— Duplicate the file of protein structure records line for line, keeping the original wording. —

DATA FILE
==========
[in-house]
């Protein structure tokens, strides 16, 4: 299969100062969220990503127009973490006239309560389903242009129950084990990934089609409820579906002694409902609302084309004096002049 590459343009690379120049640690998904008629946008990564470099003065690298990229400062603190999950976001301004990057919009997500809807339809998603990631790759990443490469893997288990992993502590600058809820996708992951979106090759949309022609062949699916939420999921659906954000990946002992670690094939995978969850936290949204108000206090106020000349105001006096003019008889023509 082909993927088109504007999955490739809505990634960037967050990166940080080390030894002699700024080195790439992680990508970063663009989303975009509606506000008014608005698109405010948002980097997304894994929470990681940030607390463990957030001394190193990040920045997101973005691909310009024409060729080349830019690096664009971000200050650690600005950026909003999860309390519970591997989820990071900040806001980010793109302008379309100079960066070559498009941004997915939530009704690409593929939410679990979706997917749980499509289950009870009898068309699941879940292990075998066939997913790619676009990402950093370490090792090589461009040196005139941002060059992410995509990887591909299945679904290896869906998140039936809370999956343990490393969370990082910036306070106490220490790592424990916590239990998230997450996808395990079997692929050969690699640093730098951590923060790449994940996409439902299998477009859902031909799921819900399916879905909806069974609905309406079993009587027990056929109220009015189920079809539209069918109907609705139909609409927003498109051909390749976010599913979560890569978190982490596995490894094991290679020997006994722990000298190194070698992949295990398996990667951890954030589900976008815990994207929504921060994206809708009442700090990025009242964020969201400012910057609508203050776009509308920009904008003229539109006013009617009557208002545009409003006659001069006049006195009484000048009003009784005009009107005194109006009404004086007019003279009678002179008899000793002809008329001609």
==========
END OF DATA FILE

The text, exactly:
[in-house]
């Protein structure tokens, strides 16, 4: 299969100062969220990503127009973490006239309560389903242009129950084990990934089609409820579906002694409902609302084309004096002049 590459343009690379120049640690998904008629946008990564470099003065690298990229400062603190999950976001301004990057919009997500809807339809998603990631790759990443490469893997288990992993502590600058809820996708992951979106090759949309022609062949699916939420999921659906954000990946002992670690094939995978969850936290949204108000206090106020000349105001006096003019008889023509 082909993927088109504007999955490739809505990634960037967050990166940080080390030894002699700024080195790439992680990508970063663009989303975009509606506000008014608005698109405010948002980097997304894994929470990681940030607390463990957030001394190193990040920045997101973005691909310009024409060729080349830019690096664009971000200050650690600005950026909003999860309390519970591997989820990071900040806001980010793109302008379309100079960066070559498009941004997915939530009704690409593929939410679990979706997917749980499509289950009870009898068309699941879940292990075998066939997913790619676009990402950093370490090792090589461009040196005139941002060059992410995509990887591909299945679904290896869906998140039936809370999956343990490393969370990082910036306070106490220490790592424990916590239990998230997450996808395990079997692929050969690699640093730098951590923060790449994940996409439902299998477009859902031909799921819900399916879905909806069974609905309406079993009587027990056929109220009015189920079809539209069918109907609705139909609409927003498109051909390749976010599913979560890569978190982490596995490894094991290679020997006994722990000298190194070698992949295990398996990667951890954030589900976008815990994207929504921060994206809708009442700090990025009242964020969201400012910057609508203050776009509308920009904008003229539109006013009617009557208002545009409003006659001069006049006195009484000048009003009784005009009107005194109006009404004086007019003279009678002179008899000793002809008329001609």